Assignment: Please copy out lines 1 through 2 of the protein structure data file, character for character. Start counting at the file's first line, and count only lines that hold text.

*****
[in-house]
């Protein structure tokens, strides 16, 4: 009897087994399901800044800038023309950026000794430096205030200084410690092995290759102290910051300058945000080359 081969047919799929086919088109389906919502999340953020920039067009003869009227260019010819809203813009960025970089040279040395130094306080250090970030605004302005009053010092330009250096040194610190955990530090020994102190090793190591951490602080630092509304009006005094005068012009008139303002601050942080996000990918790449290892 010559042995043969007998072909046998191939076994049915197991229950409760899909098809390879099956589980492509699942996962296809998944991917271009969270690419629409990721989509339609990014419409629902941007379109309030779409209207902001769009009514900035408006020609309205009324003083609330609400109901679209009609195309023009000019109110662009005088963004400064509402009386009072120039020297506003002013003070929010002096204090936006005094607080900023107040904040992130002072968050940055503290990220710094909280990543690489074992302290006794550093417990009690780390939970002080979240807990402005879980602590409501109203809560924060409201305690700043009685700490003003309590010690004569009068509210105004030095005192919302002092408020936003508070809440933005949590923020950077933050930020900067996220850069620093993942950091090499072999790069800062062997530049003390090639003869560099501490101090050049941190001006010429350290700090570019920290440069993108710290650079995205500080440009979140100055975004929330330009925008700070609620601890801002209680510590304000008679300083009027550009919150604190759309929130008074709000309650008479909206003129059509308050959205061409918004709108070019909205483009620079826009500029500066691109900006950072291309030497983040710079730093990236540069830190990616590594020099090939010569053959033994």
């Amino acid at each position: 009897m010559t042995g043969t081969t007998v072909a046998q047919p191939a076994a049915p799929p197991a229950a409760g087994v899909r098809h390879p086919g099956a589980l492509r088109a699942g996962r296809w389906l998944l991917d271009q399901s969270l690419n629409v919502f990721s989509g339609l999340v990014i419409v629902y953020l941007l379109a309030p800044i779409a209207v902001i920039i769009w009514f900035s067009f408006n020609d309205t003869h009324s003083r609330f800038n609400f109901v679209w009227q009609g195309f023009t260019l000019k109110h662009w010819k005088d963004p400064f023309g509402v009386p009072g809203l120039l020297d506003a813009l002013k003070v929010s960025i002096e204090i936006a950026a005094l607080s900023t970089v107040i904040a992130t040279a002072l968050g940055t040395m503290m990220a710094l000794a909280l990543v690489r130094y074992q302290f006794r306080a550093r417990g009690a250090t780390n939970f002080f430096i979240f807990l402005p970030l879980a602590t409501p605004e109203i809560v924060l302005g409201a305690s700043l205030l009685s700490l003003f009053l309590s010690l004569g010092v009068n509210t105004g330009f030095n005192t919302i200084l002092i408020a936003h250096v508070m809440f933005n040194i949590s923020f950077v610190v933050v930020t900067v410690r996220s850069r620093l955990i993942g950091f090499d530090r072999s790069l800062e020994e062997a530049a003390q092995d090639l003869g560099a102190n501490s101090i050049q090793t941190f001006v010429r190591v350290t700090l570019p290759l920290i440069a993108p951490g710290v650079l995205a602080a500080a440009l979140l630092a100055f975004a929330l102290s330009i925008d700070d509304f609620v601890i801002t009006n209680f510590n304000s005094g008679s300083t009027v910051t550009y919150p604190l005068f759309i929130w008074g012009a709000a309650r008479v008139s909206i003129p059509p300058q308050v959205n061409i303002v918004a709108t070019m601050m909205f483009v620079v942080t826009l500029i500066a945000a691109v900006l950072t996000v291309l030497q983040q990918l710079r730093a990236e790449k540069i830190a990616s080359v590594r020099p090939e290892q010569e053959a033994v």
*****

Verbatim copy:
[in-house]
């Protein structure tokens, strides 16, 4: 009897087994399901800044800038023309950026000794430096205030200084410690092995290759102290910051300058945000080359 081969047919799929086919088109389906919502999340953020920039067009003869009227260019010819809203813009960025970089040279040395130094306080250090970030605004302005009053010092330009250096040194610190955990530090020994102190090793190591951490602080630092509304009006005094005068012009008139303002601050942080996000990918790449290892 010559042995043969007998072909046998191939076994049915197991229950409760899909098809390879099956589980492509699942996962296809998944991917271009969270690419629409990721989509339609990014419409629902941007379109309030779409209207902001769009009514900035408006020609309205009324003083609330609400109901679209009609195309023009000019109110662009005088963004400064509402009386009072120039020297506003002013003070929010002096204090936006005094607080900023107040904040992130002072968050940055503290990220710094909280990543690489074992302290006794550093417990009690780390939970002080979240807990402005879980602590409501109203809560924060409201305690700043009685700490003003309590010690004569009068509210105004030095005192919302002092408020936003508070809440933005949590923020950077933050930020900067996220850069620093993942950091090499072999790069800062062997530049003390090639003869560099501490101090050049941190001006010429350290700090570019920290440069993108710290650079995205500080440009979140100055975004929330330009925008700070609620601890801002209680510590304000008679300083009027550009919150604190759309929130008074709000309650008479909206003129059509308050959205061409918004709108070019909205483009620079826009500029500066691109900006950072291309030497983040710079730093990236540069830190990616590594020099090939010569053959033994």